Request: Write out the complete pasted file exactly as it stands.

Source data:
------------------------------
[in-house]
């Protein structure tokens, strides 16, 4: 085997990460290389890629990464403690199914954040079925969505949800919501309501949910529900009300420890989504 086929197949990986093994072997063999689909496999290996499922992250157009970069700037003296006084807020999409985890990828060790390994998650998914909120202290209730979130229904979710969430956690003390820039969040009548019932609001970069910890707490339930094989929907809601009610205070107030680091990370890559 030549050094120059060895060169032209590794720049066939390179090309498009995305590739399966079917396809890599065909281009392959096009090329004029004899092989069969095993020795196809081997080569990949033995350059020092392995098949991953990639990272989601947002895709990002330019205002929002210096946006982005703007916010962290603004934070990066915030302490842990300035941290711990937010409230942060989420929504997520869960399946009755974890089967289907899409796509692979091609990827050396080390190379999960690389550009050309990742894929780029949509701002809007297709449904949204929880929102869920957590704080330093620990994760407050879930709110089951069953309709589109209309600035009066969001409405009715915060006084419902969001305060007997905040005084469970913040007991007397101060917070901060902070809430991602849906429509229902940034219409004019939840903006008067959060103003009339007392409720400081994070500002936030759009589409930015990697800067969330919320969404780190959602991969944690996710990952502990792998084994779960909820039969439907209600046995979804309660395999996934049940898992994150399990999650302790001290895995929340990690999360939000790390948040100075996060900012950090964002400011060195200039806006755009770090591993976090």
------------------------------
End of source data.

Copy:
[in-house]
């Protein structure tokens, strides 16, 4: 085997990460290389890629990464403690199914954040079925969505949800919501309501949910529900009300420890989504 086929197949990986093994072997063999689909496999290996499922992250157009970069700037003296006084807020999409985890990828060790390994998650998914909120202290209730979130229904979710969430956690003390820039969040009548019932609001970069910890707490339930094989929907809601009610205070107030680091990370890559 030549050094120059060895060169032209590794720049066939390179090309498009995305590739399966079917396809890599065909281009392959096009090329004029004899092989069969095993020795196809081997080569990949033995350059020092392995098949991953990639990272989601947002895709990002330019205002929002210096946006982005703007916010962290603004934070990066915030302490842990300035941290711990937010409230942060989420929504997520869960399946009755974890089967289907899409796509692979091609990827050396080390190379999960690389550009050309990742894929780029949509701002809007297709449904949204929880929102869920957590704080330093620990994760407050879930709110089951069953309709589109209309600035009066969001409405009715915060006084419902969001305060007997905040005084469970913040007991007397101060917070901060902070809430991602849906429509229902940034219409004019939840903006008067959060103003009339007392409720400081994070500002936030759009589409930015990697800067969330919320969404780190959602991969944690996710990952502990792998084994779960909820039969439907209600046995979804309660395999996934049940898992994150399990999650302790001290895995929340990690999360939000790390948040100075996060900012950090964002400011060195200039806006755009770090591993976090």